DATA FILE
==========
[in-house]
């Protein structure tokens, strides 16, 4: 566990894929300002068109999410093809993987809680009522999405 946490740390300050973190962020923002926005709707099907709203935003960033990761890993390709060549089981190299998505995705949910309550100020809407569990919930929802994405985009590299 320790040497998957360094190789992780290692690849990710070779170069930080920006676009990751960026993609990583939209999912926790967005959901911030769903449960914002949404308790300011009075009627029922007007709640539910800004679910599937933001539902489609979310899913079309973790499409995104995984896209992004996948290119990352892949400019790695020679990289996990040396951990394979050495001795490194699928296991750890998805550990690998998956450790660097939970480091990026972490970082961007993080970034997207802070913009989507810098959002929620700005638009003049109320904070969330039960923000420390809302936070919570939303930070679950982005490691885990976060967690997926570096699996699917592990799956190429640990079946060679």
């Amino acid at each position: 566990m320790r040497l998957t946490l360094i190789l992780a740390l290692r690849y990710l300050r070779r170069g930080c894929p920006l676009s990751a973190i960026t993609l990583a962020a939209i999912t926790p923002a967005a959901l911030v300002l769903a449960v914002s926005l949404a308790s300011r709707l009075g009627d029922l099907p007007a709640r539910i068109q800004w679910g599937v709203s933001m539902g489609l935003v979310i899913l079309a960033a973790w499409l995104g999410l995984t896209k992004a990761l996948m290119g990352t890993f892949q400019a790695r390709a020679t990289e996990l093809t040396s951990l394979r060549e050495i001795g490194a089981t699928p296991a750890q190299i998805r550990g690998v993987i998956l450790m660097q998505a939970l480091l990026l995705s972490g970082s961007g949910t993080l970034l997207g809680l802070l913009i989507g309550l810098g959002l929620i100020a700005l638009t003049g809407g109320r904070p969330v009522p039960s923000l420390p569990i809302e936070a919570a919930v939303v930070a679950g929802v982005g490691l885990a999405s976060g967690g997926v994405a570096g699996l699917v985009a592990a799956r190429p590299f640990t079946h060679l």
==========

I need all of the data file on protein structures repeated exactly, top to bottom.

[in-house]
């Protein structure tokens, strides 16, 4: 566990894929300002068109999410093809993987809680009522999405 946490740390300050973190962020923002926005709707099907709203935003960033990761890993390709060549089981190299998505995705949910309550100020809407569990919930929802994405985009590299 320790040497998957360094190789992780290692690849990710070779170069930080920006676009990751960026993609990583939209999912926790967005959901911030769903449960914002949404308790300011009075009627029922007007709640539910800004679910599937933001539902489609979310899913079309973790499409995104995984896209992004996948290119990352892949400019790695020679990289996990040396951990394979050495001795490194699928296991750890998805550990690998998956450790660097939970480091990026972490970082961007993080970034997207802070913009989507810098959002929620700005638009003049109320904070969330039960923000420390809302936070919570939303930070679950982005490691885990976060967690997926570096699996699917592990799956190429640990079946060679």
């Amino acid at each position: 566990m320790r040497l998957t946490l360094i190789l992780a740390l290692r690849y990710l300050r070779r170069g930080c894929p920006l676009s990751a973190i960026t993609l990583a962020a939209i999912t926790p923002a967005a959901l911030v300002l769903a449960v914002s926005l949404a308790s300011r709707l009075g009627d029922l099907p007007a709640r539910i068109q800004w679910g599937v709203s933001m539902g489609l935003v979310i899913l079309a960033a973790w499409l995104g999410l995984t896209k992004a990761l996948m290119g990352t890993f892949q400019a790695r390709a020679t990289e996990l093809t040396s951990l394979r060549e050495i001795g490194a089981t699928p296991a750890q190299i998805r550990g690998v993987i998956l450790m660097q998505a939970l480091l990026l995705s972490g970082s961007g949910t993080l970034l997207g809680l802070l913009i989507g309550l810098g959002l929620i100020a700005l638009t003049g809407g109320r904070p969330v009522p039960s923000l420390p569990i809302e936070a919570a919930v939303v930070a679950g929802v982005g490691l885990a999405s976060g967690g997926v994405a570096g699996l699917v985009a592990a799956r190429p590299f640990t079946h060679l």